With Bordeaux pricing becoming astronomical this recent piece of news caught my eye and made me smile. Apparently red wine could become the toast of the Milky Way according to Gerald Weissmann, M.D., Editor-in-Chief of the journal Federation of the American Societies for Experimental Biology (FASEB).
A new research study published in the FASEB Journal, suggests that:
“The “healthy” ingredient in red wine, resveratrol, may prevent the negative effects that space flight and sedentary lifestyles have on people.
The report describes experiments in rats that simulated the weightlessness of space flight, during which the group fed resveratrol did not develop insulin resistance or a loss of bone mineral density, as did those who were not fed resveratrol.
There are overwhelming data showing that the human body needs physical activity, but for some of us, getting that activity isn’t easy. A low gravity environment makes it nearly impossible for astronauts.
For the earthbound, barriers to physical activity are equally challenging, whether they be disease, injury, or a desk job. Resveratrol may not be a substitute for exercise, but it could slow deterioration until someone can get moving again.”
Scientists studied rats that underwent simulated weightlessness by hindlimb tail suspension and were given a daily oral load of resveratrol.
The control group showed a decrease in soleus muscle mass and strength, the development of insulin resistance, and a loss of bone mineral density and resistance to breakage.
The group receiving resveratrol showed none of these complications. Study results further demonstrated some of the underlying mechanisms by which resveratrol acts to prevent the wasting adaptations to disuse-induced mechanical unloading.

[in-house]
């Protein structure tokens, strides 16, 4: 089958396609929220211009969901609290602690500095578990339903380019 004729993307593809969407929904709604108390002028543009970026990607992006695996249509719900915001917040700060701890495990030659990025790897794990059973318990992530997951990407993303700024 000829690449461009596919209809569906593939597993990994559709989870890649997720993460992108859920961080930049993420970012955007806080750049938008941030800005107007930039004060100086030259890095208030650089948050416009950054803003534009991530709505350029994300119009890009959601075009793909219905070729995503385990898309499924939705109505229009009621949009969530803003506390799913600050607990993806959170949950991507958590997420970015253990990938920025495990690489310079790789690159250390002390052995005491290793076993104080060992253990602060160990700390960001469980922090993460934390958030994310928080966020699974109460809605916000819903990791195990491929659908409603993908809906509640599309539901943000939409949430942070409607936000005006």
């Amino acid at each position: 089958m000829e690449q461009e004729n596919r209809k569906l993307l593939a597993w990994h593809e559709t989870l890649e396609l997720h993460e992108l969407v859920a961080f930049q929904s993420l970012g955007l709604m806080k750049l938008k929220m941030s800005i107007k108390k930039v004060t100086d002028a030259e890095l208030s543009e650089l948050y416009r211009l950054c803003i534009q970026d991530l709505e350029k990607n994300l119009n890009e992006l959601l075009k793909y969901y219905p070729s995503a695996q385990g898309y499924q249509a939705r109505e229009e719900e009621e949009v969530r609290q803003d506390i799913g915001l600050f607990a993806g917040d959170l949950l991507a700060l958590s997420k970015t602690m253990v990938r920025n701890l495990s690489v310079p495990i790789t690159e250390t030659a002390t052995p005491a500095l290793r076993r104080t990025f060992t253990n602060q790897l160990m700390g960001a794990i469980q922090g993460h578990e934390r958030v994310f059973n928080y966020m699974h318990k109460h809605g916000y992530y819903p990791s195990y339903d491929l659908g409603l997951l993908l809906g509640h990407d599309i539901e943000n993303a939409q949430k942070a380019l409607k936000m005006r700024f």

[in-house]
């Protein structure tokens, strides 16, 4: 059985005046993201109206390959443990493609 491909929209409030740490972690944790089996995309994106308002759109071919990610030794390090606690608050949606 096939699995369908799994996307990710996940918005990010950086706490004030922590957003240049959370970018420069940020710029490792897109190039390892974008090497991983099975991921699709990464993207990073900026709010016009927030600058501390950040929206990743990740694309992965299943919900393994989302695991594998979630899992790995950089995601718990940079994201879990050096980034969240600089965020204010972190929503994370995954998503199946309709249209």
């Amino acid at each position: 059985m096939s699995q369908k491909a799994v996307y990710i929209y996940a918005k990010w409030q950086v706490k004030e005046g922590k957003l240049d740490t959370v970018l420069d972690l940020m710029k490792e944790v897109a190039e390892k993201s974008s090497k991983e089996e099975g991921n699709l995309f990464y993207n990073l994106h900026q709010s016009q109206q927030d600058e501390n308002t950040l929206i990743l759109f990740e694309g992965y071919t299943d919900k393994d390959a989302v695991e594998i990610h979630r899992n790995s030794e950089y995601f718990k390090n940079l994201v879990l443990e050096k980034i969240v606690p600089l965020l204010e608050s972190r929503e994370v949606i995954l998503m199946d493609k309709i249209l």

This study also suggests that resveratrol may be able to prevent the deleterious consequences of sedentary behaviours in humans.
“If resveratrol supplements are not your cup of tea,”said Weissmann, “then there’s good news. You can find it naturally in red wine, making it the toast of the Milky Way”.
I suppose if NASA relaxed their no alcohol policy in space astronauts could bypass taking a resveratrol pill and enjoy a glass of wine instead.
Back in 2006 the Telegraph reported that Russian cosmonauts would be able to unwind with a drink after a hard day at the International Space Station (small amounts of alcohol were apparently allowed on the Soviet space station Mir).
Yuri Lanchakov, commander of the Cosmonaut Corps at the Gagarin Cosmonaut Training Centre near Moscow, told the Sunday Telegraph: “Twenty grams of a good cognac [about one pub measure] would be good.” He intended to issue a tot to anyone returning after a space walk, and to allow astronauts to drink alcohol to toast New Year.
Champagne, however, is off limits because the pressure could turn bottles into small missiles if opened in the gravity-free atmosphere of the space station.
I am pretty sure that alcohol is banned on the International Space Station but I wonder if wine could be drunk in space what wine it would be? Mayu perhaps (Mayu is the ancient Inca name for the Milky Way constellation), Cuvée d’Etoiles or Chateau Picard Vintage 2267, courtesy of Star Trek? Any suggestions?